Yu Ren Chung

Recognise stalking as domestic violence in Malaysia

Estimated reading time: 5 Minutes
An illustration showing the effects of domestic violence
After years of abuse, Nina left her husband. Yet she was not safe. Wherever she moved, her husband would look for her. One time, Nina noticed men taking pictures of her children around her house. She was being stalked. Worried, she filed a police report, but she was not given protection. Soon after, while leaving work, Nina was attacked by two men – acquaintances of her ex-husband. They slashed her with a machete, scarring her cheek and cutting off her thumb.

[caption id="attachment_8657" align="alignnone" width="880"]An illustration showing the effects of domestic violence An illustration showing the effects of domestic violence (U.S. Air Force photo by Senior Airman Rusty Frank/Released)[/caption]

Had Nina received protection after she had been stalked, the gruesome attack might have been prevented. Unfortunately for Nina, and thousands of Malaysians like her, stalking is not a crime in Malaysia.

In October last year the Minister of Women, Family and Community Development, Dato’ Sri Rohani Abdul Karim, made a welcome pledge: the Domestic Violence Act (1994) (“DVA”) will be amended early this year. Positively, the Minister suggested that, among the amendments, stalking may be criminalised. However – with the next Parliamentary session just two weeks away – nothing is guaranteed. Discussions on whether or not to recognise stalking in the DVA are still ongoing.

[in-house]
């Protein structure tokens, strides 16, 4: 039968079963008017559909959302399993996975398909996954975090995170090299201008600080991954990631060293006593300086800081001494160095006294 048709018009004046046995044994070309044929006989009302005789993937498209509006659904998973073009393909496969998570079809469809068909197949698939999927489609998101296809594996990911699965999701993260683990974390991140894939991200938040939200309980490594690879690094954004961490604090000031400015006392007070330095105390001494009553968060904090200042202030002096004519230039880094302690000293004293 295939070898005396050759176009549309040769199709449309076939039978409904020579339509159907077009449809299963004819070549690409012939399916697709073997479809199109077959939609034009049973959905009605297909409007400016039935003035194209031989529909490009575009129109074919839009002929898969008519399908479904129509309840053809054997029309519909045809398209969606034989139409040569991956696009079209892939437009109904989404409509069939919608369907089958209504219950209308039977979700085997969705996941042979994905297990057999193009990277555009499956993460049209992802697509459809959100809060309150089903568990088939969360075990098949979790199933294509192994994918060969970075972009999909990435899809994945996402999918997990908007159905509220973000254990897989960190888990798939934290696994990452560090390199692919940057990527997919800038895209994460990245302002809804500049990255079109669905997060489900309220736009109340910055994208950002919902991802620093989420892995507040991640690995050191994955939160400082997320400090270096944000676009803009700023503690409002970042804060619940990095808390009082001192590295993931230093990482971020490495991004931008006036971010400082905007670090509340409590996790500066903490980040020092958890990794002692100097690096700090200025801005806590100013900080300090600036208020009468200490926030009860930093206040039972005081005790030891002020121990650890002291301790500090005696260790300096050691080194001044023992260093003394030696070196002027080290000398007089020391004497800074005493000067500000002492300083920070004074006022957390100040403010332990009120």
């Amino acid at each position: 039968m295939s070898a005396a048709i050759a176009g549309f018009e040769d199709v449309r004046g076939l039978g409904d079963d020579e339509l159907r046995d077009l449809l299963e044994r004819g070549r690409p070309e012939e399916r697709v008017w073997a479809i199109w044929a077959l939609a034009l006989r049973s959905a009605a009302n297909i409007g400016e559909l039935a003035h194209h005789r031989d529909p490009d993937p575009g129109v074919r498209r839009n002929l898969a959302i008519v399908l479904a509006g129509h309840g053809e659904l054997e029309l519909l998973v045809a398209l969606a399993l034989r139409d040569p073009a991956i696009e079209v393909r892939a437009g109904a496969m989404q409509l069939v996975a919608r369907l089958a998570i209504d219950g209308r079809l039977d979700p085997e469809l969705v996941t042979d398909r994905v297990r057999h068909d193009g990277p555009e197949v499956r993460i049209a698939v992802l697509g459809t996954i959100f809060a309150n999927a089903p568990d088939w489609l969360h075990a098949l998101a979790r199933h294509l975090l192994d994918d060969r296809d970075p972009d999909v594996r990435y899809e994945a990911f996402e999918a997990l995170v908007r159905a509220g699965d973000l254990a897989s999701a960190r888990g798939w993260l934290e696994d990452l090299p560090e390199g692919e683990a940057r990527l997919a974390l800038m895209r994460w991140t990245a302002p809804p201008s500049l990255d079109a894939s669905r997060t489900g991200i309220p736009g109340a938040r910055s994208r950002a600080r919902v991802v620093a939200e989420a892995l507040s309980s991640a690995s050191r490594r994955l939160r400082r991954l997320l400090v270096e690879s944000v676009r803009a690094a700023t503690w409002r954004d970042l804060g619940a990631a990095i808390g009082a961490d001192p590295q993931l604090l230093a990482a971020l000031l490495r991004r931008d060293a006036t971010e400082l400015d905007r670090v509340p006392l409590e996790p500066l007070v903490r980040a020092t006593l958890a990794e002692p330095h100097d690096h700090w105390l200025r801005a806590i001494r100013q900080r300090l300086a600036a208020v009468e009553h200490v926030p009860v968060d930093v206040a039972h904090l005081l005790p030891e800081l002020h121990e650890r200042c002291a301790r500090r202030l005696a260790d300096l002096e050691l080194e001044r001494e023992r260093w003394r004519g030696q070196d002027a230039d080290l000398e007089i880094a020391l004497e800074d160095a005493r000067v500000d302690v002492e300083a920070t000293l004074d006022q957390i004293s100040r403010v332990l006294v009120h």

It is crucial that the stalking amendment is not dropped. We urgently need laws to protect against stalking, especially in domestic violence cases. Stalking is widespread in Malaysia, stalking is harmful, and current laws are inadequate.

Stalking is widespread

Nina’s experience is not isolated. Stalking is a common form of domestic violence. We do not have data on the prevalence of stalking by intimate partners in Malaysia, but we can make an educated estimate.